Ofgem, the energy industry regulator has faced a backlash from energy companies over new proposals to cut customers’ bills. The regulator wants firms to invest more money into renewable energy.
Under the new plans, households across the UK could see their gas and electricity bills reduced by £20 each year, with providers expected to spend £25bn over a five-year period to invest in the UK’s energy network.
Ofgem wants a “greener, fairer energy system for consumers” under this new initiative. Yet, National Grid, SSE and Scottish Power all believe the regulator’s plans have a number of weaknesses.
Price controls are set out by the energy regulator, these determine how much money gas and electricity suppliers are able to earn. Although, they are allowed sufficient scope to make new investments from customers’ bills.
Under these latest proposals, which would run over a five-year period from 2021 to 2026, companies will be able to spend £25billion on improving gas and electricity networks, the costs will be allowed to be recovered from paying customers.
Around £3billion will be utilised to ensure the electricity network becomes environmentally friendly. Furthermore, an additional £1billion+ will be used for research into renewable energy and reducing the networks’ own impact on the environment.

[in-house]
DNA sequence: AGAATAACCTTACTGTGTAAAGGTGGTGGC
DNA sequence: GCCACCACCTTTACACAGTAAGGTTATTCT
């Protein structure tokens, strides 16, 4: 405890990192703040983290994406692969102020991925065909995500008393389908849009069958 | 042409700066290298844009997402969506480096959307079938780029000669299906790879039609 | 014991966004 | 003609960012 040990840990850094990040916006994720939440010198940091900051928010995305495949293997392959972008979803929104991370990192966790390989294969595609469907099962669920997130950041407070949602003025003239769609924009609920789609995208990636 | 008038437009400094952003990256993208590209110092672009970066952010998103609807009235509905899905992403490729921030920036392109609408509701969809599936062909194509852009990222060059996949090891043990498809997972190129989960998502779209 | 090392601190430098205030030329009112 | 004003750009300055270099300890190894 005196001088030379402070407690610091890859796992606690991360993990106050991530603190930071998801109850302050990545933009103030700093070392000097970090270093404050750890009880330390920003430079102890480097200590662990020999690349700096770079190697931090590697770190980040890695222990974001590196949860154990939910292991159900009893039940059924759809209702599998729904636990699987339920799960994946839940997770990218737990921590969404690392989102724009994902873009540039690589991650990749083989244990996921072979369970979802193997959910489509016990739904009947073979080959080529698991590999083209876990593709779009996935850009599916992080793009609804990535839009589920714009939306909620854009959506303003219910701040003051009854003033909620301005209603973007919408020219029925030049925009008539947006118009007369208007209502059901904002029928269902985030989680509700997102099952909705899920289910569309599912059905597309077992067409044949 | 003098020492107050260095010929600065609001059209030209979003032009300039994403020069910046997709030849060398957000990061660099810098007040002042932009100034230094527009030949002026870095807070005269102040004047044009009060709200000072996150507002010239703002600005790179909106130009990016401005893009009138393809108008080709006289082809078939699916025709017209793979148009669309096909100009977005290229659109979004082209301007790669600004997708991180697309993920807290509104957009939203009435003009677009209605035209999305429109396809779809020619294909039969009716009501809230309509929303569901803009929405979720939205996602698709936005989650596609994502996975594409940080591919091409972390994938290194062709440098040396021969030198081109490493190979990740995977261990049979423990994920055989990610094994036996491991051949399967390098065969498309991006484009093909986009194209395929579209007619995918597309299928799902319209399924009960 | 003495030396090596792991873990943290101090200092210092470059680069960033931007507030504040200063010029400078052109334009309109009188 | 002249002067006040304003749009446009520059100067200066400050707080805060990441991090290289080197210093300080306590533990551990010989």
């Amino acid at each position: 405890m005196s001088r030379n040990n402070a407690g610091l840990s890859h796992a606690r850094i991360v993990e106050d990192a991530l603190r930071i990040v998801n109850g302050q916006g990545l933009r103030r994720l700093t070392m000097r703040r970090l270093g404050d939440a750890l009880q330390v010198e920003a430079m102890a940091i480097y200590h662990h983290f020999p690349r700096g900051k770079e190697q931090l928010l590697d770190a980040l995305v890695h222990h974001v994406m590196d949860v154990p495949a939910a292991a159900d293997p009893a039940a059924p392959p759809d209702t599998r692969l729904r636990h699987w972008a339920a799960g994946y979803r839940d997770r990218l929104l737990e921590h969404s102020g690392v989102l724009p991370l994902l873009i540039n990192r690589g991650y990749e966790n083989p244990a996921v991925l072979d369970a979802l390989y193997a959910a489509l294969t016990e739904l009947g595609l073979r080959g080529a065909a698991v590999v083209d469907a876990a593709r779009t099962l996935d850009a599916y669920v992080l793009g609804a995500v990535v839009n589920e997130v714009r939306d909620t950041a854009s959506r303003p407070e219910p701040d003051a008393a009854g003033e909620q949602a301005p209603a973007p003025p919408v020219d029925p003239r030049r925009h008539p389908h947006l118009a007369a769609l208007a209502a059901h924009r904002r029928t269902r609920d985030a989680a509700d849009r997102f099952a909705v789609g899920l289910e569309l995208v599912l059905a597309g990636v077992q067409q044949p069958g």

According to the regulator, the return energy providers will be able to make from investments will be cut by almost 50%, this is in order to reduce prices for consumers. This is in an effort to ensure less of consumers funds go towards network companies’ profits, with more towards driving actual network improvements. By cutting returns, there would be a saving of more than £3.3bn over the next five years, this would ultimately save households an estimated £20 each year on their energy bills.
Investing in the UK’s energy network is a relatively low risk option and would be attractive to potential investors. “Strong evidence from water regulation and Ofgem’s offshore transmission regime shows that investors will accept lower returns and continue to invest robustly in the sector,” according to Ofgem.
Furthermore, it is committed to providing firms with extra funding for renewable projects from its own accounts. These schemes are said to be worth around £10bn and are already under consideration.
Citizens Advice believes this could put an end to energy firms “overcharging energy customers by billions of pounds”. Dame Gillian Guy, chief executive of Citizens Advice, said that: “Ofgem has struck the right balance between shareholder returns and value for money for energy customers, while making sure networks can continue to attract investment.”
Utility Saving Expert, the leading comparison website, also welcomed the move with Chris Richards, the Managing Director saying: “The amount of profits suppliers have been allowed to squeeze over the past few years has been a highly controversial topic. Especially when you consider that these are passed on to consumers in the form of more expensive bills, while many already struggle to heat their homes.”
The National Grid, however, is “extremely disappointed” with the plans. “This proposal leaves us concerned as to our ability to deliver resilient and reliable networks, and jeopardises the delivery of the energy transition and the green recovery.”